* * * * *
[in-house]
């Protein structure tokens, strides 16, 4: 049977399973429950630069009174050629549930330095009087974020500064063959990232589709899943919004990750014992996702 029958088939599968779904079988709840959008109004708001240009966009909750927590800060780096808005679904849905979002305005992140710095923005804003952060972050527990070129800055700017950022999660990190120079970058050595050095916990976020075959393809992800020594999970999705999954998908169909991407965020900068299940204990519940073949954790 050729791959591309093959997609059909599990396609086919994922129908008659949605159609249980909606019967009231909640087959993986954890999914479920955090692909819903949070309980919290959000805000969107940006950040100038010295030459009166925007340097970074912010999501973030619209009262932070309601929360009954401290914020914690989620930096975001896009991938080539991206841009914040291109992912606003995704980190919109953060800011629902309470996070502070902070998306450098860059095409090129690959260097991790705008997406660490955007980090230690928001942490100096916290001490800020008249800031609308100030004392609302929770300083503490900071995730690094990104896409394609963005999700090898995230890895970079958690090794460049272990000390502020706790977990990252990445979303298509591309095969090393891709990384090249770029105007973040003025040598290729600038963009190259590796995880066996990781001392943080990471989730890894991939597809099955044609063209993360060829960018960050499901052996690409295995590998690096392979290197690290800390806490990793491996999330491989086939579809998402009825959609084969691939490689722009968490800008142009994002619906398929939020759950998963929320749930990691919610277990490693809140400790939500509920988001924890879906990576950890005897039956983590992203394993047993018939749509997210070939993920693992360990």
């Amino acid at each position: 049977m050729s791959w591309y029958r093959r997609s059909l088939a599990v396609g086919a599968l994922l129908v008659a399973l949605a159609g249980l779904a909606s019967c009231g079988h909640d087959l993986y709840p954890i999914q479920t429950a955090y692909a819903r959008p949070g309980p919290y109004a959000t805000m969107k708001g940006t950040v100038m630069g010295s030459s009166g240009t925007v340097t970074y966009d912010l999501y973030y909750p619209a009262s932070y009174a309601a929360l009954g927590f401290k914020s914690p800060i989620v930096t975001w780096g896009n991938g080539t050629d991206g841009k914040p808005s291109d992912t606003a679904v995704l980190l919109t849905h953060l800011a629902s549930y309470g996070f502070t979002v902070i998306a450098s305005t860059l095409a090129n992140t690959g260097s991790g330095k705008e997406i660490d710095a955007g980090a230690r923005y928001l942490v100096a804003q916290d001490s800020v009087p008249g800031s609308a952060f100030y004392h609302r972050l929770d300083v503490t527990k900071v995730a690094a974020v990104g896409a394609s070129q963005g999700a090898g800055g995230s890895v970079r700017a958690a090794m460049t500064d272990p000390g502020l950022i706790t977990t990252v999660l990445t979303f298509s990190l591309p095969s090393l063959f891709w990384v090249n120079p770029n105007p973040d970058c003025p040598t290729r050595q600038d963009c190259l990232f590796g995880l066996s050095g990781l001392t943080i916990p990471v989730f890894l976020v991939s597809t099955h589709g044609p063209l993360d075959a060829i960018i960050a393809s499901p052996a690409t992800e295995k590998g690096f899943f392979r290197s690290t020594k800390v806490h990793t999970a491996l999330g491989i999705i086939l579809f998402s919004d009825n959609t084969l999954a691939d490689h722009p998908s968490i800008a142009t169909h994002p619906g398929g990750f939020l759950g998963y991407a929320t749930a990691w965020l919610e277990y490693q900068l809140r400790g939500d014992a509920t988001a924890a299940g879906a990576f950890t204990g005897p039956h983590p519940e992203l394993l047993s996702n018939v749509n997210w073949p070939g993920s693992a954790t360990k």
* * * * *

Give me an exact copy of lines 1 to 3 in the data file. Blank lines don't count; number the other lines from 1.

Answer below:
[in-house]
């Protein structure tokens, strides 16, 4: 049977399973429950630069009174050629549930330095009087974020500064063959990232589709899943919004990750014992996702 029958088939599968779904079988709840959008109004708001240009966009909750927590800060780096808005679904849905979002305005992140710095923005804003952060972050527990070129800055700017950022999660990190120079970058050595050095916990976020075959393809992800020594999970999705999954998908169909991407965020900068299940204990519940073949954790 050729791959591309093959997609059909599990396609086919994922129908008659949605159609249980909606019967009231909640087959993986954890999914479920955090692909819903949070309980919290959000805000969107940006950040100038010295030459009166925007340097970074912010999501973030619209009262932070309601929360009954401290914020914690989620930096975001896009991938080539991206841009914040291109992912606003995704980190919109953060800011629902309470996070502070902070998306450098860059095409090129690959260097991790705008997406660490955007980090230690928001942490100096916290001490800020008249800031609308100030004392609302929770300083503490900071995730690094990104896409394609963005999700090898995230890895970079958690090794460049272990000390502020706790977990990252990445979303298509591309095969090393891709990384090249770029105007973040003025040598290729600038963009190259590796995880066996990781001392943080990471989730890894991939597809099955044609063209993360060829960018960050499901052996690409295995590998690096392979290197690290800390806490990793491996999330491989086939579809998402009825959609084969691939490689722009968490800008142009994002619906398929939020759950998963929320749930990691919610277990490693809140400790939500509920988001924890879906990576950890005897039956983590992203394993047993018939749509997210070939993920693992360990």
């Amino acid at each position: 049977m050729s791959w591309y029958r093959r997609s059909l088939a599990v396609g086919a599968l994922l129908v008659a399973l949605a159609g249980l779904a909606s019967c009231g079988h909640d087959l993986y709840p954890i999914q479920t429950a955090y692909a819903r959008p949070g309980p919290y109004a959000t805000m969107k708001g940006t950040v100038m630069g010295s030459s009166g240009t925007v340097t970074y966009d912010l999501y973030y909750p619209a009262s932070y009174a309601a929360l009954g927590f401290k914020s914690p800060i989620v930096t975001w780096g896009n991938g080539t050629d991206g841009k914040p808005s291109d992912t606003a679904v995704l980190l919109t849905h953060l800011a629902s549930y309470g996070f502070t979002v902070i998306a450098s305005t860059l095409a090129n992140t690959g260097s991790g330095k705008e997406i660490d710095a955007g980090a230690r923005y928001l942490v100096a804003q916290d001490s800020v009087p008249g800031s609308a952060f100030y004392h609302r972050l929770d300083v503490t527990k900071v995730a690094a974020v990104g896409a394609s070129q963005g999700a090898g800055g995230s890895v970079r700017a958690a090794m460049t500064d272990p000390g502020l950022i706790t977990t990252v999660l990445t979303f298509s990190l591309p095969s090393l063959f891709w990384v090249n120079p770029n105007p973040d970058c003025p040598t290729r050595q600038d963009c190259l990232f590796g995880l066996s050095g990781l001392t943080i916990p990471v989730f890894l976020v991939s597809t099955h589709g044609p063209l993360d075959a060829i960018i960050a393809s499901p052996a690409t992800e295995k590998g690096f899943f392979r290197s690290t020594k800390v806490h990793t999970a491996l999330g491989i999705i086939l579809f998402s919004d009825n959609t084969l999954a691939d490689h722009p998908s968490i800008a142009t169909h994002p619906g398929g990750f939020l759950g998963y991407a929320t749930a990691w965020l919610e277990y490693q900068l809140r400790g939500d014992a509920t988001a924890a299940g879906a990576f950890t204990g005897p039956h983590p519940e992203l394993l047993s996702n018939v749509n997210w073949p070939g993920s693992a954790t360990k």